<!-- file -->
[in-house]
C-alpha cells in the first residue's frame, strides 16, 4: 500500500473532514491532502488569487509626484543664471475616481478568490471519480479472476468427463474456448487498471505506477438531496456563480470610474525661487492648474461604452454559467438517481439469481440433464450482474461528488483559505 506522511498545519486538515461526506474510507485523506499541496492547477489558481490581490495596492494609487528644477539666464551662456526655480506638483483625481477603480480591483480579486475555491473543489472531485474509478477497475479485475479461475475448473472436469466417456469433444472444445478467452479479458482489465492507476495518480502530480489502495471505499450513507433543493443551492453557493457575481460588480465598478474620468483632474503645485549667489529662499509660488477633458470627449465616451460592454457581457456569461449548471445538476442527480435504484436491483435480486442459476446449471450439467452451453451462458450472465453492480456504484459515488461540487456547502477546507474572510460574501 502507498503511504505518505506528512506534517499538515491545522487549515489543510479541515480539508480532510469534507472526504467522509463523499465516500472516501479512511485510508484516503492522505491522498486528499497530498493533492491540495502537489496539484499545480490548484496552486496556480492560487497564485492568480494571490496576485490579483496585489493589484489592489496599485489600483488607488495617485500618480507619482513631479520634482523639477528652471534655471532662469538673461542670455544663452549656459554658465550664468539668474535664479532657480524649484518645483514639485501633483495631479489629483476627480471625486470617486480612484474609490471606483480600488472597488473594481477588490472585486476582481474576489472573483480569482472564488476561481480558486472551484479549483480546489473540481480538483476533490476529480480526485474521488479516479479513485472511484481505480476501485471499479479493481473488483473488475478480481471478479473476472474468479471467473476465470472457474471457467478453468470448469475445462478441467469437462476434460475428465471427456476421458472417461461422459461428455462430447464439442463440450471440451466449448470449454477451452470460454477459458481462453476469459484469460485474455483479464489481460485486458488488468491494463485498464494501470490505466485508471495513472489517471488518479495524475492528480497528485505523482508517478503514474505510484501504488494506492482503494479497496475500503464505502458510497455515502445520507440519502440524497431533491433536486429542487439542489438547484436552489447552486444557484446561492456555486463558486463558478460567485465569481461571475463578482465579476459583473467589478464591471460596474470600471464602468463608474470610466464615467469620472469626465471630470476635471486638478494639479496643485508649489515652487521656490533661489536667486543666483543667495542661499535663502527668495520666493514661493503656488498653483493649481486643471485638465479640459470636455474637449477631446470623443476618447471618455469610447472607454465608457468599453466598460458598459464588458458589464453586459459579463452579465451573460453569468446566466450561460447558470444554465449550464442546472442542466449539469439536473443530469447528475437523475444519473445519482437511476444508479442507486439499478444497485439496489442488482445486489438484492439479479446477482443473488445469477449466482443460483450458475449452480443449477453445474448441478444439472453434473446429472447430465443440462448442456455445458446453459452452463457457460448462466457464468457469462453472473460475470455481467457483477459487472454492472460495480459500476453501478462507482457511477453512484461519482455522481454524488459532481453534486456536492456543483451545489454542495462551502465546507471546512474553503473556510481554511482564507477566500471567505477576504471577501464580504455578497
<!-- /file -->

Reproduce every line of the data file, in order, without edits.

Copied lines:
[in-house]
C-alpha cells in the first residue's frame, strides 16, 4: 500500500473532514491532502488569487509626484543664471475616481478568490471519480479472476468427463474456448487498471505506477438531496456563480470610474525661487492648474461604452454559467438517481439469481440433464450482474461528488483559505 506522511498545519486538515461526506474510507485523506499541496492547477489558481490581490495596492494609487528644477539666464551662456526655480506638483483625481477603480480591483480579486475555491473543489472531485474509478477497475479485475479461475475448473472436469466417456469433444472444445478467452479479458482489465492507476495518480502530480489502495471505499450513507433543493443551492453557493457575481460588480465598478474620468483632474503645485549667489529662499509660488477633458470627449465616451460592454457581457456569461449548471445538476442527480435504484436491483435480486442459476446449471450439467452451453451462458450472465453492480456504484459515488461540487456547502477546507474572510460574501 502507498503511504505518505506528512506534517499538515491545522487549515489543510479541515480539508480532510469534507472526504467522509463523499465516500472516501479512511485510508484516503492522505491522498486528499497530498493533492491540495502537489496539484499545480490548484496552486496556480492560487497564485492568480494571490496576485490579483496585489493589484489592489496599485489600483488607488495617485500618480507619482513631479520634482523639477528652471534655471532662469538673461542670455544663452549656459554658465550664468539668474535664479532657480524649484518645483514639485501633483495631479489629483476627480471625486470617486480612484474609490471606483480600488472597488473594481477588490472585486476582481474576489472573483480569482472564488476561481480558486472551484479549483480546489473540481480538483476533490476529480480526485474521488479516479479513485472511484481505480476501485471499479479493481473488483473488475478480481471478479473476472474468479471467473476465470472457474471457467478453468470448469475445462478441467469437462476434460475428465471427456476421458472417461461422459461428455462430447464439442463440450471440451466449448470449454477451452470460454477459458481462453476469459484469460485474455483479464489481460485486458488488468491494463485498464494501470490505466485508471495513472489517471488518479495524475492528480497528485505523482508517478503514474505510484501504488494506492482503494479497496475500503464505502458510497455515502445520507440519502440524497431533491433536486429542487439542489438547484436552489447552486444557484446561492456555486463558486463558478460567485465569481461571475463578482465579476459583473467589478464591471460596474470600471464602468463608474470610466464615467469620472469626465471630470476635471486638478494639479496643485508649489515652487521656490533661489536667486543666483543667495542661499535663502527668495520666493514661493503656488498653483493649481486643471485638465479640459470636455474637449477631446470623443476618447471618455469610447472607454465608457468599453466598460458598459464588458458589464453586459459579463452579465451573460453569468446566466450561460447558470444554465449550464442546472442542466449539469439536473443530469447528475437523475444519473445519482437511476444508479442507486439499478444497485439496489442488482445486489438484492439479479446477482443473488445469477449466482443460483450458475449452480443449477453445474448441478444439472453434473446429472447430465443440462448442456455445458446453459452452463457457460448462466457464468457469462453472473460475470455481467457483477459487472454492472460495480459500476453501478462507482457511477453512484461519482455522481454524488459532481453534486456536492456543483451545489454542495462551502465546507471546512474553503473556510481554511482564507477566500471567505477576504471577501464580504455578497